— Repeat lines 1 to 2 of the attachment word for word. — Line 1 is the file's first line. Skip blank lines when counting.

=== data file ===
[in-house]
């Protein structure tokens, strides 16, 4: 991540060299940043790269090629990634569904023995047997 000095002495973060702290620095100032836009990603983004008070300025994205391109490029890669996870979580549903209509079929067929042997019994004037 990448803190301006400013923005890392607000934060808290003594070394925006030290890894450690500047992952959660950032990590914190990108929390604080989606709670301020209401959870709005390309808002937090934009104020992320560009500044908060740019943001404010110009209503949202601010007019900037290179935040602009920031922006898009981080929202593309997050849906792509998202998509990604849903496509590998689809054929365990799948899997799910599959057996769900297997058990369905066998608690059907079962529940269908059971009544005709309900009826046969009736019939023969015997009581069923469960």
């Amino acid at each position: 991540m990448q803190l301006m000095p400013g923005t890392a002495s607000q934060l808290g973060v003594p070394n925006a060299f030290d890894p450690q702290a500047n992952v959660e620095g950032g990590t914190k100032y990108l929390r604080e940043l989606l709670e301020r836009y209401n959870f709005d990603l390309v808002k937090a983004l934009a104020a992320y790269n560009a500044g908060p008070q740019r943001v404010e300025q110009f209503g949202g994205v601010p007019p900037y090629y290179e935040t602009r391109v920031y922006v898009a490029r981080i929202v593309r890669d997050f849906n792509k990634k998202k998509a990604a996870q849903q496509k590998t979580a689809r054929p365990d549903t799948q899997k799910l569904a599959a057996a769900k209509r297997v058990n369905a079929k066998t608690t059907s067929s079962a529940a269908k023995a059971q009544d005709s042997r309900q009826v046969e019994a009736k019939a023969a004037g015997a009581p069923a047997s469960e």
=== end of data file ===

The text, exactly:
[in-house]
């Protein structure tokens, strides 16, 4: 991540060299940043790269090629990634569904023995047997 000095002495973060702290620095100032836009990603983004008070300025994205391109490029890669996870979580549903209509079929067929042997019994004037 990448803190301006400013923005890392607000934060808290003594070394925006030290890894450690500047992952959660950032990590914190990108929390604080989606709670301020209401959870709005390309808002937090934009104020992320560009500044908060740019943001404010110009209503949202601010007019900037290179935040602009920031922006898009981080929202593309997050849906792509998202998509990604849903496509590998689809054929365990799948899997799910599959057996769900297997058990369905066998608690059907079962529940269908059971009544005709309900009826046969009736019939023969015997009581069923469960």